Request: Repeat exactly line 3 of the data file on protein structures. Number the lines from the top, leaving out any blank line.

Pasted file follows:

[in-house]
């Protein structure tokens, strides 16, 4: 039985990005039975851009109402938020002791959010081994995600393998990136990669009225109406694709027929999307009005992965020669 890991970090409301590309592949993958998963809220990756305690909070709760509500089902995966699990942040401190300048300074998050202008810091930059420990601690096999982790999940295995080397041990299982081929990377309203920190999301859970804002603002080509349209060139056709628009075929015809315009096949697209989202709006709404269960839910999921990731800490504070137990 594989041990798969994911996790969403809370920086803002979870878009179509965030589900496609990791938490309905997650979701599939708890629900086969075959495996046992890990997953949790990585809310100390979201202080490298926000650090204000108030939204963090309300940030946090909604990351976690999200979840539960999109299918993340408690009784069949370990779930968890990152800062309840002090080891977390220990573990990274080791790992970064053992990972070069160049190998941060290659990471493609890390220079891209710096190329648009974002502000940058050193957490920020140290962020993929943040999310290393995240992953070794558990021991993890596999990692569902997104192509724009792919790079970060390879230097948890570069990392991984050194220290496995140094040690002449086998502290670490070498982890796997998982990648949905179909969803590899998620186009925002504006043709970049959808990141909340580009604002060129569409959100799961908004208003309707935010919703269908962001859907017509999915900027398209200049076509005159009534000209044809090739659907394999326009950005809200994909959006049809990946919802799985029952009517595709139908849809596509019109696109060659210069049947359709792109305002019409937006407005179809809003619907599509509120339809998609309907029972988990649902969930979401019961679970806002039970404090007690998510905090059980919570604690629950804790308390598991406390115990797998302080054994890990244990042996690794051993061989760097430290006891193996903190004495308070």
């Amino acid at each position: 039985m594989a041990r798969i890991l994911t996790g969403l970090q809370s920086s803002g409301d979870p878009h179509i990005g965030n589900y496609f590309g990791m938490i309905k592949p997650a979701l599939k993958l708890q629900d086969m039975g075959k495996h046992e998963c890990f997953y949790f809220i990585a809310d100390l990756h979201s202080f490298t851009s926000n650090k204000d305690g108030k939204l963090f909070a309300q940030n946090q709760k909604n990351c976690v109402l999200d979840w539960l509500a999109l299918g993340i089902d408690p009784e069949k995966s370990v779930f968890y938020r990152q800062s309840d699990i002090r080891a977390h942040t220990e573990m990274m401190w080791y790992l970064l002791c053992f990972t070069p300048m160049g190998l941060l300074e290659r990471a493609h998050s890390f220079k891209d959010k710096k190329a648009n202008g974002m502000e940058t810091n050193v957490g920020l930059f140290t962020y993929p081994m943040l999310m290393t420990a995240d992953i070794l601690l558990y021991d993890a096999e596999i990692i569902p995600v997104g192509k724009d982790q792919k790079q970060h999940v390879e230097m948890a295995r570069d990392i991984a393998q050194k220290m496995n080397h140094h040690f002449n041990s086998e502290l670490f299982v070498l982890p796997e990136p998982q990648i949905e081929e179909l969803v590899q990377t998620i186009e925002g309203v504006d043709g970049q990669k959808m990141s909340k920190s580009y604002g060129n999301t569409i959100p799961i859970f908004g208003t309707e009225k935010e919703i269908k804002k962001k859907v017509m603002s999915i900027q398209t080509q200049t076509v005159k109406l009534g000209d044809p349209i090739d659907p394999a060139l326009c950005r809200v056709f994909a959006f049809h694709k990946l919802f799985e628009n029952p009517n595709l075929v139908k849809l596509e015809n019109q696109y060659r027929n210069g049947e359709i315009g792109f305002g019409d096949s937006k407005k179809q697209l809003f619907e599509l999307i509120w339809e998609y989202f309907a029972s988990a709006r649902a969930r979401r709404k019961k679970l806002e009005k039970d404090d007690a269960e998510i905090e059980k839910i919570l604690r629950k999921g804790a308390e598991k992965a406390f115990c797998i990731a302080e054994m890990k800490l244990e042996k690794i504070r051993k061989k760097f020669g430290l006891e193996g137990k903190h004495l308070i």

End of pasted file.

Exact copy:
């Amino acid at each position: 039985m594989a041990r798969i890991l994911t996790g969403l970090q809370s920086s803002g409301d979870p878009h179509i990005g965030n589900y496609f590309g990791m938490i309905k592949p997650a979701l599939k993958l708890q629900d086969m039975g075959k495996h046992e998963c890990f997953y949790f809220i990585a809310d100390l990756h979201s202080f490298t851009s926000n650090k204000d305690g108030k939204l963090f909070a309300q940030n946090q709760k909604n990351c976690v109402l999200d979840w539960l509500a999109l299918g993340i089902d408690p009784e069949k995966s370990v779930f968890y938020r990152q800062s309840d699990i002090r080891a977390h942040t220990e573990m990274m401190w080791y790992l970064l002791c053992f990972t070069p300048m160049g190998l941060l300074e290659r990471a493609h998050s890390f220079k891209d959010k710096k190329a648009n202008g974002m502000e940058t810091n050193v957490g920020l930059f140290t962020y993929p081994m943040l999310m290393t420990a995240d992953i070794l601690l558990y021991d993890a096999e596999i990692i569902p995600v997104g192509k724009d982790q792919k790079q970060h999940v390879e230097m948890a295995r570069d990392i991984a393998q050194k220290m496995n080397h140094h040690f002449n041990s086998e502290l670490f299982v070498l982890p796997e990136p998982q990648i949905e081929e179909l969803v590899q990377t998620i186009e925002g309203v504006d043709g970049q990669k959808m990141s909340k920190s580009y604002g060129n999301t569409i959100p799961i859970f908004g208003t309707e009225k935010e919703i269908k804002k962001k859907v017509m603002s999915i900027q398209t080509q200049t076509v005159k109406l009534g000209d044809p349209i090739d659907p394999a060139l326009c950005r809200v056709f994909a959006f049809h694709k990946l919802f799985e628009n029952p009517n595709l075929v139908k849809l596509e015809n019109q696109y060659r027929n210069g049947e359709i315009g792109f305002g019409d096949s937006k407005k179809q697209l809003f619907e599509l999307i509120w339809e998609y989202f309907a029972s988990a709006r649902a969930r979401r709404k019961k679970l806002e009005k039970d404090d007690a269960e998510i905090e059980k839910i919570l604690r629950k999921g804790a308390e598991k992965a406390f115990c797998i990731a302080e054994m890990k800490l244990e042996k690794i504070r051993k061989k760097f020669g430290l006891e193996g137990k903190h004495l308070i």